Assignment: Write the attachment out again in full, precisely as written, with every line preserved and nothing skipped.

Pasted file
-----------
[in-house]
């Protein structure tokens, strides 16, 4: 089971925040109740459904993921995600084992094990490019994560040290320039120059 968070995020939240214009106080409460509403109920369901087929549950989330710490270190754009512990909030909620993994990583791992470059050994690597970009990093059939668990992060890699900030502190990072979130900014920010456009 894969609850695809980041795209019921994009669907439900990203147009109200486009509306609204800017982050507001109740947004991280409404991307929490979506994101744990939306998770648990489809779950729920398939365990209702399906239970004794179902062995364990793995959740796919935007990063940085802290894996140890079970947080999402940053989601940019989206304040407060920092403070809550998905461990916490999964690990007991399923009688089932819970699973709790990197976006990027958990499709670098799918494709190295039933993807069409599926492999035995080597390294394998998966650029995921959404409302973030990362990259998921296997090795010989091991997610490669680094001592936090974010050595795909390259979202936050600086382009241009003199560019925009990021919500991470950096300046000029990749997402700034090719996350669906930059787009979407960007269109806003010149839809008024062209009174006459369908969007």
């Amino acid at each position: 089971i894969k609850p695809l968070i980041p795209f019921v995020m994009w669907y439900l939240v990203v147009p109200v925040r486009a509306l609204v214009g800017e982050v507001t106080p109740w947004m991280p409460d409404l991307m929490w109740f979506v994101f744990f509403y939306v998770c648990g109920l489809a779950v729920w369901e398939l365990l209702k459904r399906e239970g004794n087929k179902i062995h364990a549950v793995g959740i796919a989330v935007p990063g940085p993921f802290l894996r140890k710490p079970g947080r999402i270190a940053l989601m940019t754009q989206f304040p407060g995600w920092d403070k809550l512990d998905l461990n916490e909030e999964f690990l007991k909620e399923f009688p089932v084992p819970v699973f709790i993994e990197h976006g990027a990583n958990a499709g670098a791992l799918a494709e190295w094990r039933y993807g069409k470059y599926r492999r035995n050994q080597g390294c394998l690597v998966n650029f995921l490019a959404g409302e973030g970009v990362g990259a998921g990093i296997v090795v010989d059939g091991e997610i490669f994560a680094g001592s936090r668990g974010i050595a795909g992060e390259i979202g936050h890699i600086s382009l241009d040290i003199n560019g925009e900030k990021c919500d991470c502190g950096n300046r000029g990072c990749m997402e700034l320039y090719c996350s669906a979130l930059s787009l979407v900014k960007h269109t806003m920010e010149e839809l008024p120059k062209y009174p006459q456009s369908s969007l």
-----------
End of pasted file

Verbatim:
[in-house]
């Protein structure tokens, strides 16, 4: 089971925040109740459904993921995600084992094990490019994560040290320039120059 968070995020939240214009106080409460509403109920369901087929549950989330710490270190754009512990909030909620993994990583791992470059050994690597970009990093059939668990992060890699900030502190990072979130900014920010456009 894969609850695809980041795209019921994009669907439900990203147009109200486009509306609204800017982050507001109740947004991280409404991307929490979506994101744990939306998770648990489809779950729920398939365990209702399906239970004794179902062995364990793995959740796919935007990063940085802290894996140890079970947080999402940053989601940019989206304040407060920092403070809550998905461990916490999964690990007991399923009688089932819970699973709790990197976006990027958990499709670098799918494709190295039933993807069409599926492999035995080597390294394998998966650029995921959404409302973030990362990259998921296997090795010989091991997610490669680094001592936090974010050595795909390259979202936050600086382009241009003199560019925009990021919500991470950096300046000029990749997402700034090719996350669906930059787009979407960007269109806003010149839809008024062209009174006459369908969007």
């Amino acid at each position: 089971i894969k609850p695809l968070i980041p795209f019921v995020m994009w669907y439900l939240v990203v147009p109200v925040r486009a509306l609204v214009g800017e982050v507001t106080p109740w947004m991280p409460d409404l991307m929490w109740f979506v994101f744990f509403y939306v998770c648990g109920l489809a779950v729920w369901e398939l365990l209702k459904r399906e239970g004794n087929k179902i062995h364990a549950v793995g959740i796919a989330v935007p990063g940085p993921f802290l894996r140890k710490p079970g947080r999402i270190a940053l989601m940019t754009q989206f304040p407060g995600w920092d403070k809550l512990d998905l461990n916490e909030e999964f690990l007991k909620e399923f009688p089932v084992p819970v699973f709790i993994e990197h976006g990027a990583n958990a499709g670098a791992l799918a494709e190295w094990r039933y993807g069409k470059y599926r492999r035995n050994q080597g390294c394998l690597v998966n650029f995921l490019a959404g409302e973030g970009v990362g990259a998921g990093i296997v090795v010989d059939g091991e997610i490669f994560a680094g001592s936090r668990g974010i050595a795909g992060e390259i979202g936050h890699i600086s382009l241009d040290i003199n560019g925009e900030k990021c919500d991470c502190g950096n300046r000029g990072c990749m997402e700034l320039y090719c996350s669906a979130l930059s787009l979407v900014k960007h269109t806003m920010e010149e839809l008024p120059k062209y009174p006459q456009s369908s969007l």